Glastonbury’s Arcadia Pangea temporary base plan rejected by local council

Lukonic Photography

Arcadia’s Pangea has had its plan to keep its 20-meter crane base at the Glastonbury Festival site year-round until 2023 rejected.

The retrospective application – refused by Mendip District Council – sought full planning permission for the “partial erection of a crane base structure for a temporary period until August 1, 2023”.

The crane base – a steel structure, 20.4-meter tall – was part of the approximately 50-meter crane in total and bolted down to form a permanent fixture to the ground while covering an area of 36 square metres.

The local council rejected the plan due to its “excessive scale”, “alien industrial design” while claiming it is “incompatible” with the countryside and would “degrade” the quality of the agricultural landscape.

The council added that there was “no compelling argument” for its need and the “encroachment” on the countryside outweighed any benefits of the plan.

In case officer Anna Clark’s report, she states the crane base has an “excessive height” at 20.4-meter, and 36 square metres, and is out of keeping with the local area.

The Arcadia Pangea temporary base (painted green) | Photo credit: Kerry Suzie Sudbury

Her report states: “Its siting in the middle of a field in an open low lying agricultural landscape overlooked from the wider surroundings makes it particularly permanent, to the detriment of the local character of the area and wider landscape.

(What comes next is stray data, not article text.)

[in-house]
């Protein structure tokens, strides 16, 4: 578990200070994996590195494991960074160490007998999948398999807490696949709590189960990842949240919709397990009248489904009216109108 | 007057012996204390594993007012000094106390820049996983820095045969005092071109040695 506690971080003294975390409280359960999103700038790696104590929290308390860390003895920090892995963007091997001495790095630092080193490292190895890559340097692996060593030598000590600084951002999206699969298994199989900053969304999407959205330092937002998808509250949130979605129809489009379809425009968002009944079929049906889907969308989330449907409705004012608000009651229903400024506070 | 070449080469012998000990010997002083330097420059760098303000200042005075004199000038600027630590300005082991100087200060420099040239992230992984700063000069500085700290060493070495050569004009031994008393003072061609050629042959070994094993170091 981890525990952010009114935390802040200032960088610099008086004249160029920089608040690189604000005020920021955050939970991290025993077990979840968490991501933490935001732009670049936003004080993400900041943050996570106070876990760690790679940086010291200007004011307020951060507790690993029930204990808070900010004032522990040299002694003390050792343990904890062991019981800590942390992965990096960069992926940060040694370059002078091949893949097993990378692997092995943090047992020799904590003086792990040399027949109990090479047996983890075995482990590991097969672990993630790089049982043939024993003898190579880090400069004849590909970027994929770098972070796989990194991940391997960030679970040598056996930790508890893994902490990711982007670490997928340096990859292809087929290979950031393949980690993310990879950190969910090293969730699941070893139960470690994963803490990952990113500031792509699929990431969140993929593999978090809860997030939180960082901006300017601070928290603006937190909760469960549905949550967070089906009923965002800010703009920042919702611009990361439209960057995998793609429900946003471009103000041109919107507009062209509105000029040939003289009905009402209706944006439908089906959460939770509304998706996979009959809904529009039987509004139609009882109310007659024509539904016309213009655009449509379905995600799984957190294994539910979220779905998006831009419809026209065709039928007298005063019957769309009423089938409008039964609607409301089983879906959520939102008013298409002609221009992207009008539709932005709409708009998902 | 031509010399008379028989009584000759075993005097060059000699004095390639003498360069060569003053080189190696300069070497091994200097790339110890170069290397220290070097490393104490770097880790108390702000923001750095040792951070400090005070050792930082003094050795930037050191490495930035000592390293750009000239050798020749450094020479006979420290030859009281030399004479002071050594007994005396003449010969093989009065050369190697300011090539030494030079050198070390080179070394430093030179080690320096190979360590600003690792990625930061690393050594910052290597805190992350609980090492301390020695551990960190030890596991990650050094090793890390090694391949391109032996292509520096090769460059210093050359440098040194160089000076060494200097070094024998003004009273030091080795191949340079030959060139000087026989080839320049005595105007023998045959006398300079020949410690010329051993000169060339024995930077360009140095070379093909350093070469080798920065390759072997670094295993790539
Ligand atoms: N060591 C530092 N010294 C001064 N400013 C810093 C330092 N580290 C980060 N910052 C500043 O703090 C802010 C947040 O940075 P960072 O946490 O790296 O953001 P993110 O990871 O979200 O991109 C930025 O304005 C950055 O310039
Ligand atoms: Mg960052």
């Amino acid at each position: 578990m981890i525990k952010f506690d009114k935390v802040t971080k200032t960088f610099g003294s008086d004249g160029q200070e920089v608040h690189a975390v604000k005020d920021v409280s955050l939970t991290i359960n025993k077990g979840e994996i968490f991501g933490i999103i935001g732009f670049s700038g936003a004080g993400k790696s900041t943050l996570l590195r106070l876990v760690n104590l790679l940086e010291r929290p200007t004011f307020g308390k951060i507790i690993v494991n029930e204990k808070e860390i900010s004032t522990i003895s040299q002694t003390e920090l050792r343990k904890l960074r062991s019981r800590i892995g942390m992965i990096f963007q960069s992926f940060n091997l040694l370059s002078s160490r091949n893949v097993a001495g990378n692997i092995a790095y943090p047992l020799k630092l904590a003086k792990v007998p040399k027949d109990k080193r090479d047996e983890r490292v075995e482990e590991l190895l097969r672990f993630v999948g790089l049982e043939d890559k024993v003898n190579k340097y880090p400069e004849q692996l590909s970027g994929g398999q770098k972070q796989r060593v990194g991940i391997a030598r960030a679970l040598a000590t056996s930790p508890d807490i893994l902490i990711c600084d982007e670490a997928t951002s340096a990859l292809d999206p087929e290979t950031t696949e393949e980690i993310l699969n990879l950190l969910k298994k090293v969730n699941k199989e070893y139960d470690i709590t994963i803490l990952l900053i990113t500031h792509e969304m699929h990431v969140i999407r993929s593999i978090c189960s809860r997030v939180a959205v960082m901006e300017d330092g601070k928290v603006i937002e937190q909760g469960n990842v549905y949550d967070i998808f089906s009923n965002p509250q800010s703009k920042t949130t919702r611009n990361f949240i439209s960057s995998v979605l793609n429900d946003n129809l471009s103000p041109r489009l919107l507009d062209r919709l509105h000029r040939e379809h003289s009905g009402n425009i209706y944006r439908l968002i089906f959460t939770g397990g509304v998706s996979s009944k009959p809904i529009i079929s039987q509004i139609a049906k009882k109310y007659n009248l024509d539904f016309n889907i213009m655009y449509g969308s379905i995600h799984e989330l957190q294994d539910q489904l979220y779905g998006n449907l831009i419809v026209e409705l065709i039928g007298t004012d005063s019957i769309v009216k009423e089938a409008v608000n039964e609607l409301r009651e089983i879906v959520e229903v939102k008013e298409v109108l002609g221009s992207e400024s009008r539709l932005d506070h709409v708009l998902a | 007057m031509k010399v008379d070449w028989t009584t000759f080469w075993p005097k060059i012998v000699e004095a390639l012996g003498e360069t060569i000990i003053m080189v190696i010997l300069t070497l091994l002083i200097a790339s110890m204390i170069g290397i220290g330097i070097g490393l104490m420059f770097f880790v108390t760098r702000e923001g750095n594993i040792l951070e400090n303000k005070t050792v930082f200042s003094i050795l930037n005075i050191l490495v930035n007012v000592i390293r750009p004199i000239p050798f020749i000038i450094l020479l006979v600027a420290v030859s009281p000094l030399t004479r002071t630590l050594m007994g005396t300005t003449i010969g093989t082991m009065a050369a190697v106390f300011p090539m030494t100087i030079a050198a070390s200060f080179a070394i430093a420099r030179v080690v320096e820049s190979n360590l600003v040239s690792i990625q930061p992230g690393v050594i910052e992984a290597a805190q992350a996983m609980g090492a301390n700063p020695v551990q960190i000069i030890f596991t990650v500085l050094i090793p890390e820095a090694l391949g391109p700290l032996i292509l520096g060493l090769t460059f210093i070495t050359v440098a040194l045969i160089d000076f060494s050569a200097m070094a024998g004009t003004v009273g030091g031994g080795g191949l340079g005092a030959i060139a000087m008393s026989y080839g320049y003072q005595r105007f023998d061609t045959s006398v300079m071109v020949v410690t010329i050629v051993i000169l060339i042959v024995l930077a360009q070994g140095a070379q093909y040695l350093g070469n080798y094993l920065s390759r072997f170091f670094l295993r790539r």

“Whilst the crane base is proposed for use as part of the well-established Glastonbury Festival, which the Council accepts provides benefit to the local economy.

“The specific need for the proposed crane base has not been justified; nor has it been justified why it needs to be provided in this manner and in this sensitive location; nor how the negative impact of this development has been minimised.

“The crane base would serve no purpose throughout the year other than the operational period of Glastonbury Festival thus questioning its need to be fixed in the landscape as opposed to a mobile structure or one that can be dismantled and removed.”